University of Rochester

Meteorites Made Early Earth Life Possible, Science Paper Hints

April 12, 1996

Buckyballs found in a huge impact crater near Sudbury, Ontario came from space nearly two billion years ago and arrived on Earth intact, a paper in the April 12 issue of the journal Science shows. The paper offers perhaps the most compelling evidence yet to support the theory that as comets and meteorites bombarded Earth early in its history, they helped bring about life by fertilizing our planet with vital organic compounds.

Scientists at the University of Rochester and at Scripps Institution of Oceanography at UC San Diego analyzed buckyballs (soccer-ball-shaped molecules of 60 carbon atoms) found at Sudbury, and concluded that they formed outside the solar system, yet survived the fiery impact as the meteorite or comet on which they hitched a ride crashed into Earth nearly two billion years ago.

Proof of origin comes in the form of the helium stowaways that have been locked inside the buckyballs since they were created nearly five billion years ago. The helium carries a telltale extra-terrestrial isotopic signature.

"Many scientists feel that when a large bolide [an object from space, such as a meteorite or comet] hits the Earth, everything is vaporized, and that whatever remains was somehow created during the impact," says Robert Poreda, associate professor of earth and environmental sciences at the University of Rochester, who made the helium measurements. "Our results show clearly that this helium, and these buckyballs, are of extra- terrestrial origin. If a meteorite or comet can deliver intact carbon molecules to the Earth's surface, then it's likely that other organic compounds can also survive an impact."

The Scripps scientists say they were surprised by the results. "It just didn't make sense to either one of us that fullerenes [another name for buckyballs] could actually survive an impact event like this because it is a such a large bolide -- it's about the size of Mt. Everest," says first author LuAnn Becker, a post-doctoral fellow at Scripps and the NASA Ames Research Center in California.

"The dogma right now is that because the Earth never had an atmosphere where supposedly you could have an effective terrestrial-based synthesis of organic compounds, the raw material for the origin of life must have been supplied from outside the Earth by impact events, such as comets and asteroids," says co-author Jeffrey Bada of Scripps, director of a NASA specialized center of research and training in exobiology at UC San Diego. "I have to admit I was a very strong opponent of this view -- I didn't think that this would be a viable way to get organics on the Earth because I believed, as most people did, that these events were just too energetic for the stuff to survive. Now, all of a sudden, I have a different view."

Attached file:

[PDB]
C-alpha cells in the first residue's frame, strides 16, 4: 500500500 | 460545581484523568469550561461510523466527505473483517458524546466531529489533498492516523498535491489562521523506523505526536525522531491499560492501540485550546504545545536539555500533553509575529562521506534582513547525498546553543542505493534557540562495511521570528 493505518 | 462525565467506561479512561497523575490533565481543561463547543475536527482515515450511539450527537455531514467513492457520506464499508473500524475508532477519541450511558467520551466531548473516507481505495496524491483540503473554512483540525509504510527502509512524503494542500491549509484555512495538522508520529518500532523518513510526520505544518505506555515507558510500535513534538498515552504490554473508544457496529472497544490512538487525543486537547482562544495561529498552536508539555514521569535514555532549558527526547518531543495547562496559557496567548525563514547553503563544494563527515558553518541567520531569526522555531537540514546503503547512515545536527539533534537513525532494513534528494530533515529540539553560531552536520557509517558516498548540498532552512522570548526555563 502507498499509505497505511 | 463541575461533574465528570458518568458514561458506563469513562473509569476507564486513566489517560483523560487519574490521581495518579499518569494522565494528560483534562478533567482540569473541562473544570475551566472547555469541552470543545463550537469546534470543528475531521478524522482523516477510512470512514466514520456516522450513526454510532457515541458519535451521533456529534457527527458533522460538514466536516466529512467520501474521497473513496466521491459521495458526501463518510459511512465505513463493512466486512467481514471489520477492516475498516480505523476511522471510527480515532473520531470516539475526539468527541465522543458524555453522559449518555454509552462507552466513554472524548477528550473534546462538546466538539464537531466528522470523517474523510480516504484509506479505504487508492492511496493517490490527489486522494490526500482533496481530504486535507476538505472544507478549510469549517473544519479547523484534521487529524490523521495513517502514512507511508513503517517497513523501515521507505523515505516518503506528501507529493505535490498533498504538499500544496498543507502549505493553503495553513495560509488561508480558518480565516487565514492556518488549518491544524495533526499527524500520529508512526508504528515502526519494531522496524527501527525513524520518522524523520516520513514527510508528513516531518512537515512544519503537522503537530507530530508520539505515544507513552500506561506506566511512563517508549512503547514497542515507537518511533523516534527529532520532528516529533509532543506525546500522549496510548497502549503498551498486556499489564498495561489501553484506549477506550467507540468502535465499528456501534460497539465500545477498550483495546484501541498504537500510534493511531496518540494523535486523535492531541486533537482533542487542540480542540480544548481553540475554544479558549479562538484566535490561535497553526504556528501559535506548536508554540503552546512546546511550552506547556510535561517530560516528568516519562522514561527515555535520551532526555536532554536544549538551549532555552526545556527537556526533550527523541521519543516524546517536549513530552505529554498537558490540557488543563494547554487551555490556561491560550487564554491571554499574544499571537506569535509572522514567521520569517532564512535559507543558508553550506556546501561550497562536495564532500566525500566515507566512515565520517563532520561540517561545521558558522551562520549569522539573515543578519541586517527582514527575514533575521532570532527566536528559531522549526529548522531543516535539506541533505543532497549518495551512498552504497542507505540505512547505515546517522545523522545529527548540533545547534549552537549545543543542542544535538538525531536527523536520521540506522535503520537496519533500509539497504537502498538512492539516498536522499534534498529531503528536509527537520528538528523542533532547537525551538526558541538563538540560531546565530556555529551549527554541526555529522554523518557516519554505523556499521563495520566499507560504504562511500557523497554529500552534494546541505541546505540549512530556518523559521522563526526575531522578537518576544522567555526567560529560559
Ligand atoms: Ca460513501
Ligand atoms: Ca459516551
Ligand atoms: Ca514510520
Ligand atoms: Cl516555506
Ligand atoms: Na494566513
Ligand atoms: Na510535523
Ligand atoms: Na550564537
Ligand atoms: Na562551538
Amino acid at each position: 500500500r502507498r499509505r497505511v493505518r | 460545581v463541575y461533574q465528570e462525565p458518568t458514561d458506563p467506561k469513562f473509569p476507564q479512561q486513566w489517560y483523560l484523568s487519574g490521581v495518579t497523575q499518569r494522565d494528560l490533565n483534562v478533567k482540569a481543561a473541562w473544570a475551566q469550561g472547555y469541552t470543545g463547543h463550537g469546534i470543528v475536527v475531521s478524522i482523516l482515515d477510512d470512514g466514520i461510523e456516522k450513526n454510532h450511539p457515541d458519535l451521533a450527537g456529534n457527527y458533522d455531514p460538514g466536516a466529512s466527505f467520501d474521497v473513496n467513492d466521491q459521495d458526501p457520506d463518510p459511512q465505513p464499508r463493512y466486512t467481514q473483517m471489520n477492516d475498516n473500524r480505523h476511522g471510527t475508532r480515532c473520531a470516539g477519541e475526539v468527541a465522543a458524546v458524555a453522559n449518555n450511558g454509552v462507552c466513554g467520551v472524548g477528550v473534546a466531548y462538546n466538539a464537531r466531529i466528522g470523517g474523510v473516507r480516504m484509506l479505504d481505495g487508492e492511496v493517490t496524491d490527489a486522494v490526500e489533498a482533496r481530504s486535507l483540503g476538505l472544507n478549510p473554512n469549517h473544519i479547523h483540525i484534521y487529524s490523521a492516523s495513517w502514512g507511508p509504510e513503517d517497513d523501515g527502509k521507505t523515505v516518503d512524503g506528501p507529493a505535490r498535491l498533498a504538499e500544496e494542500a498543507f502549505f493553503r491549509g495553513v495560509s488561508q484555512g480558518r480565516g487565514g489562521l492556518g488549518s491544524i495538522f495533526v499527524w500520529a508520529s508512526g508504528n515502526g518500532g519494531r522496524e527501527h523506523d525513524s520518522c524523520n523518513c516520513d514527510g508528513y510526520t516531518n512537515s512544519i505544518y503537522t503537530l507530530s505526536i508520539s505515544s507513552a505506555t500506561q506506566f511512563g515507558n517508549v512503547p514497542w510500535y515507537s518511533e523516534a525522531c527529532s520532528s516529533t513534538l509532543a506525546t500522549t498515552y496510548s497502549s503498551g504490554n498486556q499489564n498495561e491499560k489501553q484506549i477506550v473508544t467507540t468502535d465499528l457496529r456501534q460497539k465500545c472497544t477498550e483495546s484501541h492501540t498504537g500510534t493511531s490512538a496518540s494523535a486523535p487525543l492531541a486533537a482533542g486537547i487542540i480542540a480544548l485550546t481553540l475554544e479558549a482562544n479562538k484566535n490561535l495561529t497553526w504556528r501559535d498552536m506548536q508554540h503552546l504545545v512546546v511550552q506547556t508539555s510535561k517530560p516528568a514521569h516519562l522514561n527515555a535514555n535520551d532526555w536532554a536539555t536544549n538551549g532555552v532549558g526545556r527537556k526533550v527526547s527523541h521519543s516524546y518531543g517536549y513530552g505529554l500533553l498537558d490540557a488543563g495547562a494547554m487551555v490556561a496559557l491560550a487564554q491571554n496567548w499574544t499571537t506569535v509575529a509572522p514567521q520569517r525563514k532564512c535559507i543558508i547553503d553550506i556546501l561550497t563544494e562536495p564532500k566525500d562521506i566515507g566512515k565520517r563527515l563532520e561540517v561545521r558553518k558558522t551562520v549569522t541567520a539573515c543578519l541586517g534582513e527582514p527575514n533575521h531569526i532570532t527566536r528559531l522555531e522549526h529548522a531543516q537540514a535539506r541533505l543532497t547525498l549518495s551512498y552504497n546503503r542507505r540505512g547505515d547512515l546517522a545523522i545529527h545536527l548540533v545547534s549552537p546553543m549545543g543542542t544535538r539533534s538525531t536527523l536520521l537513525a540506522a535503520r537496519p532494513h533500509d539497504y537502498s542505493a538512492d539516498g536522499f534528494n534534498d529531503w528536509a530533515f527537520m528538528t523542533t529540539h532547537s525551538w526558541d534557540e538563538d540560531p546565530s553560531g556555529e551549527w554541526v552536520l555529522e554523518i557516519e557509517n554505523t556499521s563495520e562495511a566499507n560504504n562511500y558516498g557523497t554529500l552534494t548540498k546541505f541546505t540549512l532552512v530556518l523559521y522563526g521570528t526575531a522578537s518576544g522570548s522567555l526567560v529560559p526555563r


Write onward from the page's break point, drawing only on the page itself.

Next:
Scientists have long debated how Earth's atmosphere formed, enabling life on the planet to begin. The origin of the element carbon is one key to unlocking the puzzle. "Two billion years ago, there were no higher-level plants and no concentrated sources of carbon on Earth," says Poreda. "The question has been, where did all this carbon in the Sudbury complex come from? We have shown that it has an extra-terrestrial origin."

The Sudbury buckyballs were created nearly five billion years ago as part of the material that later condensed to form the solar system. The scientists believe the fullerenes most likely were synthesized inside relatively bright and cool stars known as red giants, then became mixed in with meteoritic or cometary material that eventually smacked into Earth.

"The journey from space to Earth is not a very friendly one for molecules like buckyballs," says Poreda. "Ultraviolet radiation, the solar wind, and energetic particles can all destroy compounds. But if the buckyballs were encased in a meteorite and insulated from these forces soon after formation, it could happen."

Becker and Bada discovered the Sudbury buckyballs two years ago, but it was unknown whether the buckyballs came from space or were created in the bolide's fiery impact, which created a crater that covers nearly 700 square miles. According to Bada, the energy released in such an impact event like Sudbury would be a thousand times greater than that released if every nuclear weapon on Earth were detonated.

Much like police use DNA fingerprinting to pinpoint a felon, scientists can use the isotopic ratios of elements to pinpoint their origins. The team extracted the helium from the buckyballs and used a mass spectrometer to measure the ratio of the rare isotope of helium, helium 3, to helium 4 (isotopes are atoms of the same element that have the same chemical behavior but slightly different weight). "The ratio of the helium inside the buckyballs is what we typically find in meteorites," says Poreda. "It's much higher than the ratio found anywhere on Earth, now or throughout Earth history."

Buckyballs are exotic molecules of carbon first discovered in 1985; they were nicknamed buckyballs because their structure resembles the geodesic domes designed by the engineer and architect Buckminster Fuller. Their carbon atoms are linked together in the shape of a soccer ball, forming a tiny cavity where molecules of such light elements as helium can nestle. Three years ago Poreda, working with Martin Saunders and colleagues at Yale, discovered that it was possible for buckyballs to lock helium inside.

This work was funded by the National Science Foundation, the National Research Council, and NASA. tr